Adenoid cystic breast cancer tends to be slow growing. Doctors usually recommend surgery. Most women don’t need to have a mastectomy. Instead, your doctor will just remove the area of the cancer. This operation is called a wide local excision.

The cancer rarely spreads elsewhere in the body. So you don't usually need to have your lymph nodes removed. And the risk of this type of tumour coming back is low, so the outlook is good.

 

Metaplastic breast cancer

This type of breast cancer is a mixture of two cell types. The cells have started out as one cell type, such as an adenocarcinoma, but some of them have changed into another type of breast cell.

Doctors treat metaplastic cell cancers in the same way as other breast cancers. You may have surgery, chemotherapy and radiotherapy. But metaplastic breast tumours tend not to be sensitive to hormone therapy.

 

Angiosarcoma of the breast

Angiosarcoma is a type of breast sarcoma. A sarcoma is a cancer that develops from the structural, supporting tissues of the body, such as connective tissue, bone, blood vessel or nerve tissue. Fewer than 1 in 100 breast cancers (1%) are sarcomas. 

Angiosarcoma (pronounced ann-gee-oh-sar-co-ma) is also sometimes called haemangiosarcoma (hee-man-gee-oh-sar-co-ma). It starts in the cells that line the blood or lymphatic vessels. These cancers are more common in women in their 30s and 40s who have not yet had their menopause. 

An angiosarcoma in the breast is usually at least 4 cm in size, and the skin over it may turn a bluish colour. We don't know the cause but one possible cause in older women is chronic swelling (lymphoedema) following a mastectomy and previous radiotherapy to the area.

Doctors usually treat these tumours with surgery and chemotherapy. There is information about breast angiosarcoma in the breast cancer questions section.

 

Lymphoma of the breast

Lymphomas of the breast contain both lymphoid tissue and breast tissue. If your doctor diagnoses lymphoma of the breast, they will arrange further tests for you. The tests are to check for lymphoma elsewhere in your body. You can find out more about this in our non Hodgkin’s lymphoma section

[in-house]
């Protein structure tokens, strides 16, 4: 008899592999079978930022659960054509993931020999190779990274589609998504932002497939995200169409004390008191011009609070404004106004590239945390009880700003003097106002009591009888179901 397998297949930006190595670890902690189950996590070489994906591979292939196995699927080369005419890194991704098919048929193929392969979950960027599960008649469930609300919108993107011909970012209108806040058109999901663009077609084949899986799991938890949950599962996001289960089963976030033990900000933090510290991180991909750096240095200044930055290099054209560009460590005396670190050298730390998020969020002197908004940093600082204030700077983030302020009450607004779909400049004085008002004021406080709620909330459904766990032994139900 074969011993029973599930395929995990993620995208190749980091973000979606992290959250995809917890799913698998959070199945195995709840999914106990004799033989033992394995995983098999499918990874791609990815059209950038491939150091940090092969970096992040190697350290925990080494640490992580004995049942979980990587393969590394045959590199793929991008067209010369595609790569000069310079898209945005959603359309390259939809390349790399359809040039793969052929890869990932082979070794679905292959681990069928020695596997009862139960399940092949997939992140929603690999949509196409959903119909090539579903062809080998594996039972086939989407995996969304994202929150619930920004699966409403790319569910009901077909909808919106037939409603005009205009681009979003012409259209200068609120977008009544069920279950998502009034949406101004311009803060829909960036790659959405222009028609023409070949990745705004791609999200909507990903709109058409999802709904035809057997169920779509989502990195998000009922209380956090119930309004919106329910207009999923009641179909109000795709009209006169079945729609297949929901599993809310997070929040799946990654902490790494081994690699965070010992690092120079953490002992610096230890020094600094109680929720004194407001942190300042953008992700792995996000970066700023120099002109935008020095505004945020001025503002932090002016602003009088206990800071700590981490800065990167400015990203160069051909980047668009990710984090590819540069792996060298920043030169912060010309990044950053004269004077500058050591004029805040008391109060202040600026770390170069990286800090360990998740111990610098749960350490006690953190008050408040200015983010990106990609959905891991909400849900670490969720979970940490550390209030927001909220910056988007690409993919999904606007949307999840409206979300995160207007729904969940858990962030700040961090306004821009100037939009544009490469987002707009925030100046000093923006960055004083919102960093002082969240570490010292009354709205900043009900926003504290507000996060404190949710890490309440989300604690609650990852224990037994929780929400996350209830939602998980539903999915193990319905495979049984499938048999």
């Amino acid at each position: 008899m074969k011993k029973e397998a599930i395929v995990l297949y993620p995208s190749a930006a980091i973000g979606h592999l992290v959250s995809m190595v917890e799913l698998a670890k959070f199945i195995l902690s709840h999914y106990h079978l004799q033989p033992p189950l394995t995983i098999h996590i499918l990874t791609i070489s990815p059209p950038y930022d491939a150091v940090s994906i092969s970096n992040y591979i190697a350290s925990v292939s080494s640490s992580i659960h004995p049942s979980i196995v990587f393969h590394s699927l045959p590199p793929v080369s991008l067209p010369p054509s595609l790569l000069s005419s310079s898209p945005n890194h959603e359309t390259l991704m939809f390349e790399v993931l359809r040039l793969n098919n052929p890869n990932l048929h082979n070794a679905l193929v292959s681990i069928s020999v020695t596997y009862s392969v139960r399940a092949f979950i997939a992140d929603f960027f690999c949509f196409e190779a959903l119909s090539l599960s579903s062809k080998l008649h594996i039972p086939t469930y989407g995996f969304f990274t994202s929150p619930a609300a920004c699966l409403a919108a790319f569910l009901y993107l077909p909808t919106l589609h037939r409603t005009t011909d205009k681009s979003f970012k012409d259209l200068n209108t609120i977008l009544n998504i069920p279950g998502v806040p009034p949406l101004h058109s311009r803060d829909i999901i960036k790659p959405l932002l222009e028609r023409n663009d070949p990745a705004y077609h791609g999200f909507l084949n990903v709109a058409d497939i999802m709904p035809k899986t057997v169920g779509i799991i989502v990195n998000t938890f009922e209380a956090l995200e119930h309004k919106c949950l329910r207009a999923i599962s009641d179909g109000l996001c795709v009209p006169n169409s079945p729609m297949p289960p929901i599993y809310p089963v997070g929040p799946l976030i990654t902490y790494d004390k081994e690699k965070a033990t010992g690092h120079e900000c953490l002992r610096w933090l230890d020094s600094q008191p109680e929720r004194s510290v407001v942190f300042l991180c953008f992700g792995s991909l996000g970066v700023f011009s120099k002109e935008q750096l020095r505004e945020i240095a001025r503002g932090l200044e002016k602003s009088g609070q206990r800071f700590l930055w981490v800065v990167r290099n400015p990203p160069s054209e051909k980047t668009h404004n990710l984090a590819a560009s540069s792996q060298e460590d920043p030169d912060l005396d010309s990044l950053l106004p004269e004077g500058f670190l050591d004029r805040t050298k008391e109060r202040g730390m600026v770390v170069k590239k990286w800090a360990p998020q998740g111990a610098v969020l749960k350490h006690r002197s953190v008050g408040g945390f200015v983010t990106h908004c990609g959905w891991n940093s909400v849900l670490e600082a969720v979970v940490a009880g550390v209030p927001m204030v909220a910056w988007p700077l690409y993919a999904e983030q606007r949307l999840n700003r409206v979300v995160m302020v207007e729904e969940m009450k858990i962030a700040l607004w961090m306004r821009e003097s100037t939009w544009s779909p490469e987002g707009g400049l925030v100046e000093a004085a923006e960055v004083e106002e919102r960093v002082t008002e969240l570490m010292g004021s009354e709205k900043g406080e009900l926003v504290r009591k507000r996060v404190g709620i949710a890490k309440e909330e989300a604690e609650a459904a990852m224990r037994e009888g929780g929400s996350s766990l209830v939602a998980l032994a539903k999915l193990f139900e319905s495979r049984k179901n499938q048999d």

Depending on the type and size of the lymphoma the treatment may be chemotherapy or radiotherapy, or both, and possibly surgery.

 

Basal type breast cancer

In basal type breast cancer the cells have particular genetic changes. The p53 gene is damaged (mutated) or lost. The cells make large amounts of a protein called cytokeratin 5/6. Basal type breast cancers are often triple negative, which means that they don't have many receptors for oestrogen, progesterone, or Her2. So, hormone therapies and trastuzumab (Herceptin) don't work for most basal type cancer cells. Doctors use other treatments such as surgery, chemotherapy and radiotherapy instead.

 

Phyllodes or cystosarcoma phyllodes

Phyllodes (pronounced fi-loi-d-ees) or cystosarcoma phyllodes is a type of breast tumour that can be either cancerous (malignant) or non cancerous (benign). If cancerous, it may spread into the lymph nodes but this is rare. Surgery is the main treatment. Sometimes radiotherapy or chemotherapy are also used but this is not common.

 

Papillary breast cancer

In papillary carcinoma, the breast cancer cells are in a pattern that looks a bit like the shape of a fern. Papillary tumours tend to affect older women. They can also be non cancerous (benign).

Doctors usually treat papillary breast cancer with surgery. These cancers usually grow slowly, and don’t usually spread to the lymph glands or other parts of the body.

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Updated: 30 July 2014